According to a new report from a Raleigh, N.C. television affiliate WRAL, Google might have quietly helped local detectives in their pursuit of two gunmen who committed separate crimes roughly one-a-half years apart. How? According to the story, Raleigh police presented the company with warrants not for information about specific suspects but rather data from all the mobile devices that were within a certain distance of the respective crime scenes at the time the crimes were committed.
In one of its homicide cases, Raleigh police reported asked Google to provide unique data for anyone within a 17-acre area that includes both homes and businesses; in the other, it asked for user data across “dozens” of apartment units at a particular complex.
As the outlet notes, most modern phones, tablets and laptops have built-in location tracking that pings some combination of GPS, Wi-Fi and mobile networks to determine each device’s position. Users can switch off location tracking, but if they’re using a cellular network or relying on WiFi to connect, their devices are still transmitting their coordinates to third parties.
Google hasn’t responded to a request for more information that we’d sent off earlier today. But in response to WRAL’s investigation, a company spokesman declined to comment on specific cases or discuss whether Google has fought requests from the Raleigh investigators, saying only that: “We have a long-established process that determines how law enforcement may request data about our users. We carefully review each request and always push back when they are overly broad.”
According to a Raleigh Police Department spokesperson, the requested account data was not limited to devices running Google’s Android operating system but rather all devices running any kind of location-enabled Google app. The department began using the tactic after learning about a similar search warrant in California’s Orange County, said this spokesperson.
Meanwhile, a Wake County district attorney tells WRAL that the data that investigators have sought from Google contain only anonymized account numbers without any content included, though it sounds from her comments as though Google has been complicit in supplying further information when forced to do so.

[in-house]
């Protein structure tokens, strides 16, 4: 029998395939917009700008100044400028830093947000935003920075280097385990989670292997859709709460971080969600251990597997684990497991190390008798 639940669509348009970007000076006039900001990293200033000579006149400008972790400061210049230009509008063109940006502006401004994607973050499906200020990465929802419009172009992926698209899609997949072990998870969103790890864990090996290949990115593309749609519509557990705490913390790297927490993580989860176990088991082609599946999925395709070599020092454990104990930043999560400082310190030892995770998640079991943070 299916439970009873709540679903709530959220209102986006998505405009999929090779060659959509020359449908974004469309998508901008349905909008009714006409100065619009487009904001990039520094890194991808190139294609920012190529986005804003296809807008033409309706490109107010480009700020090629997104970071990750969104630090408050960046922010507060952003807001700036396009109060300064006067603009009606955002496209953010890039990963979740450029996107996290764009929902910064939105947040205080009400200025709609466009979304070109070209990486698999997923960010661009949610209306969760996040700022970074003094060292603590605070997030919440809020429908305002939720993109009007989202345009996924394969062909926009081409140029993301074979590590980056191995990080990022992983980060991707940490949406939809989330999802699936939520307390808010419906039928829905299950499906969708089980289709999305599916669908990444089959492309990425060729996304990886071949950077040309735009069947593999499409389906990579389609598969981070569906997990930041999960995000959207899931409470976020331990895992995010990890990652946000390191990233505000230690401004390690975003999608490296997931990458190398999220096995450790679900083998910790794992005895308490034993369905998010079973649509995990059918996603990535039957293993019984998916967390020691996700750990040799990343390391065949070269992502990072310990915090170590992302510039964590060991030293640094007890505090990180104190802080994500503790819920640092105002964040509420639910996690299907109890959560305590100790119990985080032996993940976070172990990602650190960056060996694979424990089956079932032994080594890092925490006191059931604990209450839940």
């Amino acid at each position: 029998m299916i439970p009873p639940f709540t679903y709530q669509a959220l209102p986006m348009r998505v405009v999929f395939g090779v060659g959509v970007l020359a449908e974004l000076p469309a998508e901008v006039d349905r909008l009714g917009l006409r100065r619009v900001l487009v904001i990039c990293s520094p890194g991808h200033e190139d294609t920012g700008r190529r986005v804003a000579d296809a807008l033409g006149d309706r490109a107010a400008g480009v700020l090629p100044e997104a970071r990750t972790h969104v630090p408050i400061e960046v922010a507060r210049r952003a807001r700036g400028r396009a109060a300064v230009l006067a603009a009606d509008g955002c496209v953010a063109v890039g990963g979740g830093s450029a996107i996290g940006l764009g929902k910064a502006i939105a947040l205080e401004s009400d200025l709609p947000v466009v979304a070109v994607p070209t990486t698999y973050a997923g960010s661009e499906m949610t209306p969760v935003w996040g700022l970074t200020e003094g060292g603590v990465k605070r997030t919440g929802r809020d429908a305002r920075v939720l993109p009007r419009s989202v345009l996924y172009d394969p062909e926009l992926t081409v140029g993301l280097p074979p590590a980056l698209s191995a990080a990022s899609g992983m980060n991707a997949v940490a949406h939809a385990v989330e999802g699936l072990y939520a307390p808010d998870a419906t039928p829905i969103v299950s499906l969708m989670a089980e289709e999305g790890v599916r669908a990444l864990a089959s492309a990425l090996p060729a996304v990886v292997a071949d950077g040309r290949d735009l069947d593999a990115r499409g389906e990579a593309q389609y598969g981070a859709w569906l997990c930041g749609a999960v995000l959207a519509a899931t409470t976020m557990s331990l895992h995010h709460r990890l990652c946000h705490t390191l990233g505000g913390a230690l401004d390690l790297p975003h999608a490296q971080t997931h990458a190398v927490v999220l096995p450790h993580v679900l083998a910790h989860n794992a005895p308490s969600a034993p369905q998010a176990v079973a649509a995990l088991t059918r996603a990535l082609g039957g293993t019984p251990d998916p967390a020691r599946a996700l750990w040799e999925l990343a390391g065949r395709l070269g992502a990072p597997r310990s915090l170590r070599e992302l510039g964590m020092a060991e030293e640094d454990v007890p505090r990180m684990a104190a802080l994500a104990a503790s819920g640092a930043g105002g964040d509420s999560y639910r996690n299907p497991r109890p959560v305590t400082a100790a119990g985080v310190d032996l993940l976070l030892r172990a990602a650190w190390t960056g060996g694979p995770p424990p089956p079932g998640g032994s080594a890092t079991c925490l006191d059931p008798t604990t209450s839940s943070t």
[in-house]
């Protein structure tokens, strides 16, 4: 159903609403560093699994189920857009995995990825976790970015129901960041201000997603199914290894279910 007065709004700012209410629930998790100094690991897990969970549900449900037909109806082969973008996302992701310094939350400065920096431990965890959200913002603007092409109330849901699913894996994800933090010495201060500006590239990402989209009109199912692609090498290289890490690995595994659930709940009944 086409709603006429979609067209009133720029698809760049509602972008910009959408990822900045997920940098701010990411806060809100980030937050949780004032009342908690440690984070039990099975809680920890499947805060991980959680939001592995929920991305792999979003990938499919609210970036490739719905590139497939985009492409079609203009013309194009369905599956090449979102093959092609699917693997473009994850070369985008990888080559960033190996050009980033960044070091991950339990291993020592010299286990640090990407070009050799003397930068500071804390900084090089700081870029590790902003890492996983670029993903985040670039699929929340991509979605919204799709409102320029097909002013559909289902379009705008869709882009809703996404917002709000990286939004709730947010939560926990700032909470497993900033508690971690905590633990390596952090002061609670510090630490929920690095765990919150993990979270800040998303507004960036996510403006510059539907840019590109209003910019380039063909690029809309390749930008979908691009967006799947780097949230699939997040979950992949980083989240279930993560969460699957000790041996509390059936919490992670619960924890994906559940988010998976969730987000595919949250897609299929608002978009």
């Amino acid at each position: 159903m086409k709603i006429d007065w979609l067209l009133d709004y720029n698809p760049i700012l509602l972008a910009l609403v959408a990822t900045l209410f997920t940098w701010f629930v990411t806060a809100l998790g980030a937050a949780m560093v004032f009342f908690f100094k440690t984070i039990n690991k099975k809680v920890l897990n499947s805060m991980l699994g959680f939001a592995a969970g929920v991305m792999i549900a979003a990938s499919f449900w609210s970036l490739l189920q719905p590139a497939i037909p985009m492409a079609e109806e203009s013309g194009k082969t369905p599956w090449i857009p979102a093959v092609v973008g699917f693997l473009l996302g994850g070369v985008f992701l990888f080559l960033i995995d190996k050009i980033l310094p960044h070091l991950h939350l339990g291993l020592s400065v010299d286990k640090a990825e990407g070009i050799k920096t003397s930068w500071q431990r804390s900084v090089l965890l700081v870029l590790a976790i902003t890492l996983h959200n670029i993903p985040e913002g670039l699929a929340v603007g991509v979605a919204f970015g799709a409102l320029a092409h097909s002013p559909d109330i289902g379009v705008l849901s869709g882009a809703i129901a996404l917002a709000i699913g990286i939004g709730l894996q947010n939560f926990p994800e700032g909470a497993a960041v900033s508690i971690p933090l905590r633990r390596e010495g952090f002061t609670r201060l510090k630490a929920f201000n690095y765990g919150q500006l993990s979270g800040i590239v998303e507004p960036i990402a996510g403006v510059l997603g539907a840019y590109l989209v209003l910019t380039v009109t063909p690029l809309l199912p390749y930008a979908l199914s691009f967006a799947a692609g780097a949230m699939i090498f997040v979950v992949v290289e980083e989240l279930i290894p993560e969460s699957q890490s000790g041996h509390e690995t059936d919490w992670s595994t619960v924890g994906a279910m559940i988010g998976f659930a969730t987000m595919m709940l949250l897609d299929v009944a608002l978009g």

“We’re not getting text messages or emails or phone calls without having to go through a different process and having additional information that might lead us to a specific individual,” she tells WRAL.
Google says that in recent years, it’s been receiving between disclosure requests for between 75,000 and 80,000 users every six months. As of January 2017, which is the last time it publicly updated its transparency report
about requests for user data, it says it produced data roughly 65 percent of the time that it was asked to do so.
Google doesn’t publicly disclose what kind of data it provides to governmental and other authorities. Further, in cases where it does hand over data, it may be under court order not to identify the individuals impacted.
Either way, the area-based search warrants Raleigh detectives have sought seem to be a newer trend, one that will undoubtedly concern Fourth Amendment advocates anew. For one thing, in addition to potentially violating the privacy of Google users and subjecting them to unreasonable searches, one can imagine people being wrongly accused by sheer dint of being tied to a murder scene via cell phone location records.
In fact, it has happened already.
It’s also easy to imagine that someone with nefarious designs might leave his or her cell phone behind. Indeed, says WRAL’s investigation, in two separate cases where Raleigh investigators have presented Google with area-based search warrants — one involving a fire and another sexual battery — there was not evidence that either the arsonist or attacker had a cell phone.
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